Ready-to-cook vegetable units in Kerala come up trumps during lockdown
Units of the Vegetable and Fruit Promotion Council Keralam and Kudumbashree are doing good business
Cut vegetables units of the Vegetable and Fruit Promotion Council Keralam (VFPCK) at Kalliyoor in Thiruvananthapuram has a success story to narrate even during lockdown. The unit has not only sailed through two lockdowns but also recorded impressive profits.
A rise in the demand for ready-to-cook vegetables during the lockdown came as a shot in the arm for the unit, which opened in 2013-14 by VFPCK, a Government of Kerala enterprise with farmers as major stakeholders.
From the cut vegetables unit of VFPCK at Kalliyoor in Thiruvananthapuram, Kerala | Photo Credit: Special arrangement
“Prior to the outbreak of the pandemic, we used to supply to a few government offices and residents’ associations. The closure of these offices affected our business, but we were able to gather customers through online platforms and shopping apps,” says Sheeja Mathew, district manager, VFPCK. In addition to apps such as AM Needs and Hello Fresh as well as online platform Koohoi, the unit supplies products to 10 residents’ associations in the city.
According to official figures, the maximum turnover before the pandemic was around ₹25 lakh, inclusive of the sale of vegetables and fruits. “But in 2020-21 the turnover was ₹63 lakh. It has already crossed ₹21 lakh in the last three months. We are hopeful of getting good business this year as well,” an official says.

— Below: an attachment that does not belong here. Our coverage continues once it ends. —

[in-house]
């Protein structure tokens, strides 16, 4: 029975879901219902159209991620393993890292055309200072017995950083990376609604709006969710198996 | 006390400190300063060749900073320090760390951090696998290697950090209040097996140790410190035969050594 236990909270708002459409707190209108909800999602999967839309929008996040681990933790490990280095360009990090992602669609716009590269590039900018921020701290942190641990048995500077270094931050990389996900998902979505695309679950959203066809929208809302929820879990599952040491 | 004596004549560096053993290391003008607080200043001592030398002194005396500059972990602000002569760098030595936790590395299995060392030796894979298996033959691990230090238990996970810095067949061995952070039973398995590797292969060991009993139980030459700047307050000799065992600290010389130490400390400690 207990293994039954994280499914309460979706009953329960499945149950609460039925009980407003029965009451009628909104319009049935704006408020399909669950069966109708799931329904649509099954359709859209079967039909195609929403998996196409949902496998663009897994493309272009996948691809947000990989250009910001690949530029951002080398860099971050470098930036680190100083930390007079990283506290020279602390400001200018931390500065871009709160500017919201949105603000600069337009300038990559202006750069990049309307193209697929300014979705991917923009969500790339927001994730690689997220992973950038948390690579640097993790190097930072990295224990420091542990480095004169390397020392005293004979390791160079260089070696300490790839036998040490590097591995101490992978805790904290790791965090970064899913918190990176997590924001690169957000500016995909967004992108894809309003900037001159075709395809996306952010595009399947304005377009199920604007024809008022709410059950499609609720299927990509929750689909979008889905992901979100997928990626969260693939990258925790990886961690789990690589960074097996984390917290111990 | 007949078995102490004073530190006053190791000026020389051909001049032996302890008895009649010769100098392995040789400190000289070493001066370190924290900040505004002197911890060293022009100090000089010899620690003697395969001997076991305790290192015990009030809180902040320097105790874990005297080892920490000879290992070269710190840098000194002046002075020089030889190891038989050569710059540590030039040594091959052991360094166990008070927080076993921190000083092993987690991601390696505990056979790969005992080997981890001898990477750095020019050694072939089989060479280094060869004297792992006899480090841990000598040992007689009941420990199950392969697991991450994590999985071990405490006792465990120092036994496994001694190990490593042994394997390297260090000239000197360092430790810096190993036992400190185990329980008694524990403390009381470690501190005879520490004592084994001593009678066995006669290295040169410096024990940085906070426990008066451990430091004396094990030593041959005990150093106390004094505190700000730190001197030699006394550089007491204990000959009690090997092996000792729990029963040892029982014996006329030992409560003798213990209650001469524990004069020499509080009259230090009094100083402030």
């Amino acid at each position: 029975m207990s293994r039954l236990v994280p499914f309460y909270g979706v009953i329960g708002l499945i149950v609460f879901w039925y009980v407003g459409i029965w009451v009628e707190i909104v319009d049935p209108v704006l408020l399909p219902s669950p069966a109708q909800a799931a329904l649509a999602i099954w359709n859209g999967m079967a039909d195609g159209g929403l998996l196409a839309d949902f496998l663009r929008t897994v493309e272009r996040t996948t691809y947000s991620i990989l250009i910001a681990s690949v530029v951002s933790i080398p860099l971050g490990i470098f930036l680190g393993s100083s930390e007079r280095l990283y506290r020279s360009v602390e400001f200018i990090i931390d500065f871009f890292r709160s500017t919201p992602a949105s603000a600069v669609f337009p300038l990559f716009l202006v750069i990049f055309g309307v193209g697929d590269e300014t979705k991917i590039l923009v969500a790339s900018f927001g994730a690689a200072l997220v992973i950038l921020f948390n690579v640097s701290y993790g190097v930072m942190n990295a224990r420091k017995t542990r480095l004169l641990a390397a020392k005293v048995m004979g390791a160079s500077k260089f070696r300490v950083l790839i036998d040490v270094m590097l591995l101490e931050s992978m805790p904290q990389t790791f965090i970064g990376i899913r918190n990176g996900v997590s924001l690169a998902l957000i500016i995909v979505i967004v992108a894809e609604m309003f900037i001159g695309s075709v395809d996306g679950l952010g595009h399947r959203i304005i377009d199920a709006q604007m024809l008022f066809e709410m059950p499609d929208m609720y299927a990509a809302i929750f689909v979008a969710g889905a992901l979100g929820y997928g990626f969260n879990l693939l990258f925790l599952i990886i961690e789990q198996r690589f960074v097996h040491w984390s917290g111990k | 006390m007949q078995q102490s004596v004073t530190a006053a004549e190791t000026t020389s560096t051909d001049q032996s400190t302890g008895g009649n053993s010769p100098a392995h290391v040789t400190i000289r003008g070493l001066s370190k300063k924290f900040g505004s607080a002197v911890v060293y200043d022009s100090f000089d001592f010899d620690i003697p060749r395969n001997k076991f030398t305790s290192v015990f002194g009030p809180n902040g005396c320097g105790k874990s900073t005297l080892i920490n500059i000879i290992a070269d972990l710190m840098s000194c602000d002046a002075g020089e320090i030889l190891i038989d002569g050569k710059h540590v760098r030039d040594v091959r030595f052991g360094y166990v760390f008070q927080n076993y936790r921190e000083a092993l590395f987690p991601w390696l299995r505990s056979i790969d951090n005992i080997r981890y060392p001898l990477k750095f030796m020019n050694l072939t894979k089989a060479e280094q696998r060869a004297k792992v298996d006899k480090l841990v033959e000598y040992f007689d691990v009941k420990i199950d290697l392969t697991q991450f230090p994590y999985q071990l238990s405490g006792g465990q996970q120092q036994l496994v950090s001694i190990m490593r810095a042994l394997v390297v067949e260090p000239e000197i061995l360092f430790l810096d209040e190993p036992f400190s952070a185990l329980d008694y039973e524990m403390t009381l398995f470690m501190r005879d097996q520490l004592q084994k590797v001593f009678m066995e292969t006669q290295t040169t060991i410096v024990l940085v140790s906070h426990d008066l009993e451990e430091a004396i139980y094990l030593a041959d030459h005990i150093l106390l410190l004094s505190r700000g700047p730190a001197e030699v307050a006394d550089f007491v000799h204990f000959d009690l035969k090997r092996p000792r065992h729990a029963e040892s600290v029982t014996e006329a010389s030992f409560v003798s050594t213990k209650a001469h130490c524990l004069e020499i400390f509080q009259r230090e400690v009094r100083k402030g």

The product range includes various cut vegetables used to cook thoran, mezhukkuvaratti, sambar, avial, kuruma, theeyal and erissery and also peeled vegetables such as shallots, ginger and garlic. “Since the unit is part of VFPCK’s farmer market at Kalliyoor, fresh produce is available in the morning. If there is a shortage of any item, we procure it from other farmer markets in and around Kalliyoor,” says Divya L, assistant manager, VFPCK.
Ready-to-cook vegetables packed at VFPCK’s unit at Kalliyoor in Thiruvananthapuram | Photo Credit: Special arrangement
Only women are employed at the unit. While there are 10 regular staff members, more hands are taken if needed. They earn ₹ 225 (₹ 200 in the first year) per day and work in two or three shifts of seven to nine hours throughout the week. The first shift starts at 7 am.
“I got the job during the lockdown last year and my earning has been a blessing. Working in a women-only group makes me feel safe,” says Neethu GB, 28, who works in the 8.30 am to 6.30 pm During each shift, staff works on cleaning the vegetable, then moves to chopping, packing and labelling.
Ajitha B, 32, an employee for the last six years, says, “Chopping cheera (amaranthus), vazhakkoombu (banana flower) and koorkka (Chinese potato) take time. We use machines for pavakka (bittergourd), carrot mezhukkuvaratti and papaya thoran. The rest are done by hand.”
Women at work at the cut vegetables unit of VFPCK at Kalliyoor in Thiruvananthapuram | Photo Credit: Special arrangement
Since the unit does not have a refrigerator, the vegetables are chopped just a few hours before they are delivered to respective collection centres. “Otherwise they will get spoilt. For example, AM Needs supply the products before 8 am. So we deliver the items the previous day by 7 pm for which we start the cutting process only after 5 pm,” Divya says.